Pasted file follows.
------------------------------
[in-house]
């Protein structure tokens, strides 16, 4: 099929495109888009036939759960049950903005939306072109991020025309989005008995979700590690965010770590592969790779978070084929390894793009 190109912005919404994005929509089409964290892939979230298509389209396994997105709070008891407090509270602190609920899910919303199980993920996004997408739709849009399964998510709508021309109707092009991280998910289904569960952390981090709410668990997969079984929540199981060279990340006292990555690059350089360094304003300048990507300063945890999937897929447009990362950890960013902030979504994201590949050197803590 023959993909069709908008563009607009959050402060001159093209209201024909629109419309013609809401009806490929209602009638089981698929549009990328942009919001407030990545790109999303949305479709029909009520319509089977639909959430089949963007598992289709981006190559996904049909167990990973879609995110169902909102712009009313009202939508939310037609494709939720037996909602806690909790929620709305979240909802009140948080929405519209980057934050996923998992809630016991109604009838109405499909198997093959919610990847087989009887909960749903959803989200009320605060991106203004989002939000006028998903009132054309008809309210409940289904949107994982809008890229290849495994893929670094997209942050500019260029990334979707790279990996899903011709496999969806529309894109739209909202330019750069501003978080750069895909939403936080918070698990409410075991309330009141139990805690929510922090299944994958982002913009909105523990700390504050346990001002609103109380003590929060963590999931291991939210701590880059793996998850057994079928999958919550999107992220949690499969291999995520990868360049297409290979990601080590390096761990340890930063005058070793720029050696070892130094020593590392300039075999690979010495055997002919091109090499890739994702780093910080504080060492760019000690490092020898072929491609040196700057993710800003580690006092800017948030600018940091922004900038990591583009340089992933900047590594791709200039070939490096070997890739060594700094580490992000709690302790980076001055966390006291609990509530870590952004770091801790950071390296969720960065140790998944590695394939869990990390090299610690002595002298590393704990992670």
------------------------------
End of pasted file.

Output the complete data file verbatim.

[in-house]
């Protein structure tokens, strides 16, 4: 099929495109888009036939759960049950903005939306072109991020025309989005008995979700590690965010770590592969790779978070084929390894793009 190109912005919404994005929509089409964290892939979230298509389209396994997105709070008891407090509270602190609920899910919303199980993920996004997408739709849009399964998510709508021309109707092009991280998910289904569960952390981090709410668990997969079984929540199981060279990340006292990555690059350089360094304003300048990507300063945890999937897929447009990362950890960013902030979504994201590949050197803590 023959993909069709908008563009607009959050402060001159093209209201024909629109419309013609809401009806490929209602009638089981698929549009990328942009919001407030990545790109999303949305479709029909009520319509089977639909959430089949963007598992289709981006190559996904049909167990990973879609995110169902909102712009009313009202939508939310037609494709939720037996909602806690909790929620709305979240909802009140948080929405519209980057934050996923998992809630016991109604009838109405499909198997093959919610990847087989009887909960749903959803989200009320605060991106203004989002939000006028998903009132054309008809309210409940289904949107994982809008890229290849495994893929670094997209942050500019260029990334979707790279990996899903011709496999969806529309894109739209909202330019750069501003978080750069895909939403936080918070698990409410075991309330009141139990805690929510922090299944994958982002913009909105523990700390504050346990001002609103109380003590929060963590999931291991939210701590880059793996998850057994079928999958919550999107992220949690499969291999995520990868360049297409290979990601080590390096761990340890930063005058070793720029050696070892130094020593590392300039075999690979010495055997002919091109090499890739994702780093910080504080060492760019000690490092020898072929491609040196700057993710800003580690006092800017948030600018940091922004900038990591583009340089992933900047590594791709200039070939490096070997890739060594700094580490992000709690302790980076001055966390006291609990509530870590952004770091801790950071390296969720960065140790998944590695394939869990990390090299610690002595002298590393704990992670």